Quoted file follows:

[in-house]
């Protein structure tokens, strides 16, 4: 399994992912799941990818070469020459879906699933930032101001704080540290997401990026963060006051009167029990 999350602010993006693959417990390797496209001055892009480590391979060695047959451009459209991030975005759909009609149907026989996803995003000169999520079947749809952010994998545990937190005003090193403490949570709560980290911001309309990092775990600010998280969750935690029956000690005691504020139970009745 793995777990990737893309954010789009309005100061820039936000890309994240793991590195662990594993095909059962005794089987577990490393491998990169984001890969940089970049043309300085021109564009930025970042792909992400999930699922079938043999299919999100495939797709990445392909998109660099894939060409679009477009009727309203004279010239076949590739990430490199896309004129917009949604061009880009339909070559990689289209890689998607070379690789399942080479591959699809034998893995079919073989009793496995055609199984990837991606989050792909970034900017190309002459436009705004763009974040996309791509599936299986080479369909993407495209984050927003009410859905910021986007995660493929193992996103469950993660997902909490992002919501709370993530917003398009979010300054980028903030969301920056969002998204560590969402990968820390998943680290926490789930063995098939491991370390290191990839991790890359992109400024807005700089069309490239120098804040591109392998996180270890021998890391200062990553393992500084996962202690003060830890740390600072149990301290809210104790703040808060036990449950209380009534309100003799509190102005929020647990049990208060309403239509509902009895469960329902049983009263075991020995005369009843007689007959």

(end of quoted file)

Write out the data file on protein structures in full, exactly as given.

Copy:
[in-house]
């Protein structure tokens, strides 16, 4: 399994992912799941990818070469020459879906699933930032101001704080540290997401990026963060006051009167029990 999350602010993006693959417990390797496209001055892009480590391979060695047959451009459209991030975005759909009609149907026989996803995003000169999520079947749809952010994998545990937190005003090193403490949570709560980290911001309309990092775990600010998280969750935690029956000690005691504020139970009745 793995777990990737893309954010789009309005100061820039936000890309994240793991590195662990594993095909059962005794089987577990490393491998990169984001890969940089970049043309300085021109564009930025970042792909992400999930699922079938043999299919999100495939797709990445392909998109660099894939060409679009477009009727309203004279010239076949590739990430490199896309004129917009949604061009880009339909070559990689289209890689998607070379690789399942080479591959699809034998893995079919073989009793496995055609199984990837991606989050792909970034900017190309002459436009705004763009974040996309791509599936299986080479369909993407495209984050927003009410859905910021986007995660493929193992996103469950993660997902909490992002919501709370993530917003398009979010300054980028903030969301920056969002998204560590969402990968820390998943680290926490789930063995098939491991370390290191990839991790890359992109400024807005700089069309490239120098804040591109392998996180270890021998890391200062990553393992500084996962202690003060830890740390600072149990301290809210104790703040808060036990449950209380009534309100003799509190102005929020647990049990208060309403239509509902009895469960329902049983009263075991020995005369009843007689007959």